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April Private Sector PMI Numbers Make the IMF 2020 Forecasts look like its Christmas Come Early

Market resilience continues to persist, even with the latest PMI numbers and this week’s movements in crude oil prices… Can it hold?
Bob Mason
Money world

On Thursday, April’s prelim private sector PMI numbers from Asia and Europe delivered yet another reality check for the global financial markets.

As expected, service sector activity took the biggest hit, with lockdown and containment measures shutting down all but non-essential businesses.

When we look at the numbers, the economist forecasts continue to stand out as much as the record low PMIs…

The Eurozone’s Services PMI slumped from 26.4 to 11.7. Economists had forecast a fall to 23.8. We had talked of anything sub-20 being considered as alarming.

According to the April PMIs, only Manufacturing PMIs managed to avoid sub-20 across France, Germany, and the Eurozone.

For the U.S, things are unlikely to be much better…

When we then consider the IMF’s economic growth forecasts, a 3.3% contraction in the global economy for 2020 looks far too upbeat. We would prefer the ISM numbers next week, for a better picture for the U.S, however…

Market Omens

Not only have private sector PMI numbers dwarfed levels seen during the global financial crisis, but so have unemployment numbers.

Then throw in an unprecedented fall in WTI futures into negative territory.

If investors needed warning signals to run for the hills, surely the combination of all the alarm bells in a 1-week period would be enough.

Apparently not…

Looking across the global equity markets, the Dow futures was down by 23 points at the time of writing, with the DAX30 sitting at 10,386.74. The DAX was only down by 15.4% year-on-year…

Throwing in the fact that central banks have all but negative territory to visit on the interest rate front, there are interesting times ahead.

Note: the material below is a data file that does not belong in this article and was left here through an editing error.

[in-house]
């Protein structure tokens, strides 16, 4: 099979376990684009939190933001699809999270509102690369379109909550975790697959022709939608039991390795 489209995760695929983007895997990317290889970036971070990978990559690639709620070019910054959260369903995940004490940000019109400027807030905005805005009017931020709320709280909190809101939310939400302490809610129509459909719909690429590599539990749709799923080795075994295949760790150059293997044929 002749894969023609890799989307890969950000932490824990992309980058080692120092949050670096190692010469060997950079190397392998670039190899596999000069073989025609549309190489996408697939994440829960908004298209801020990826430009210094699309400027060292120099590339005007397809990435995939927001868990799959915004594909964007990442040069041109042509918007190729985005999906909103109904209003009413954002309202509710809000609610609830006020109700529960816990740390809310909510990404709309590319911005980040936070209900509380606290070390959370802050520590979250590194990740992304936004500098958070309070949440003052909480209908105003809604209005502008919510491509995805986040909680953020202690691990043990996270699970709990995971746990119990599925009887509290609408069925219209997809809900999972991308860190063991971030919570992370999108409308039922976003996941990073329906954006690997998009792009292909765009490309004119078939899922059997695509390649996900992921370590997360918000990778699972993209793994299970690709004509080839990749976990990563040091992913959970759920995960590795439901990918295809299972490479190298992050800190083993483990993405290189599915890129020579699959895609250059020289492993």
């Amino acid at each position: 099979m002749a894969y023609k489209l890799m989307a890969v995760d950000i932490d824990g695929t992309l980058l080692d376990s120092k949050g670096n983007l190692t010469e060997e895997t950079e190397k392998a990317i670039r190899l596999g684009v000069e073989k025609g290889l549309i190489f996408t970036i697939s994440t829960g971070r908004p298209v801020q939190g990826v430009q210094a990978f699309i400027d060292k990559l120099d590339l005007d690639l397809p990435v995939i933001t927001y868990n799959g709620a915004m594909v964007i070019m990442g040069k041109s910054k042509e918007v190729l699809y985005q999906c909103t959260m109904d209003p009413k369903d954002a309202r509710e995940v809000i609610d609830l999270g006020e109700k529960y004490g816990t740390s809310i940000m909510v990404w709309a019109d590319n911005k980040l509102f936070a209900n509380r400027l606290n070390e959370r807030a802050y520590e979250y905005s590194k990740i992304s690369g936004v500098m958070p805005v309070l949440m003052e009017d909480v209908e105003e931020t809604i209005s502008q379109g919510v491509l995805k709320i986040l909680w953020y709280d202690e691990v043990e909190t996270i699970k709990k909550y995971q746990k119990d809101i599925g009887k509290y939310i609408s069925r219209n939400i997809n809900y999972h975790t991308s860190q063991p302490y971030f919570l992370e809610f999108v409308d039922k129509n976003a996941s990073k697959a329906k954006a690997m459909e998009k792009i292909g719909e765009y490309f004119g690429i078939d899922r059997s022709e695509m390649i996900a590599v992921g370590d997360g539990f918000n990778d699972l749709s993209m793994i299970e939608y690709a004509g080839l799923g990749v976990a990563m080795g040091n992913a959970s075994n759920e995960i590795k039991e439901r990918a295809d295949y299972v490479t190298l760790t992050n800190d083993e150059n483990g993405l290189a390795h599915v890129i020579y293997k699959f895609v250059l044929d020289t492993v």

Fiscal and Monetary Policy Support

We’ve seen central banks and government attempt to combat the effects of COVID-19 on the respective economies.

In reality, however, getting people back to work will need to happen quickly to allow both fiscal and monetary policy moves to take effect.

Consumer confidence has unsurprisingly fallen off a cliff, so it’s not surprising that consumption has also tumbled.

The optimists will be talking of a sharp pickup in hiring and a return to business as usual.

For a v-shaped economic rebound, however, hiring is going to need to be gathering pace going into May.

It’s plausible for such an outcome, but it is also an optimistic outlook. When considering the current levels in the equity markets, a 3% fall in a major bourse in response to WTI futures slumping into negative territory indicates a significant disconnect…

Free money is undoubtedly propping up the likes of the S&P500 and the Dow. One does have to ask, however, when even throwing free money at an investment looks just too risky.

What Lies Ahead?

We will need to see the weekly initial jobless claims numbers in the U.S begin to ease off from 6m levels…

For the global financial markets, easing in lockdown measures will also need to have zero impact on the daily COVID-19 numbers.

Any hint of a sudden increase in new cases and expect pressure to build to reintroduce containment measures.

Such an outcome would be too dire for the markets to consider. From an employment perspective, you would also begin to see more sustainable sectors begin to lay off in large numbers.

In this eventuality, any expectation for a late 2020 recovery would be a bold one.

From a fiscal and monetary policy perspective, we will also need to see what Banks and governments have left in the tank.

In the U.S, the November Presidential Election is one hurdle to also overcome. There is then the risk of a buildup in geopolitical risk as countries look to restore growth and that could include tariffs…

Then there is the EU project and, let’s not forget, the need to reopen borders… The latter is certainly going to be a hot topic in the coming months. Few governments will want to risk a fresh wave of new COVID-19 cases from opening borders too early.

So, while we look at corporate earnings and the latest stats and crude oil prices, there is a lot more that will come into market purview in the coming weeks and months.

Volatility, well, it’s not going anywhere any time soon….

For the EUR

At the time of writing, the EUR was down by 0.30% to $1.07903. That’s quite a tumble from early March’s current year high $1.14950.

Can the Dollar reach parity against the EUR? If the EU project comes under fire then no doubt. And the chances of the project coming under fire will rise as member states attempt to keep borders closed…

After all, freedom of movement was one of the key issues that Britain faced as it left the EU.

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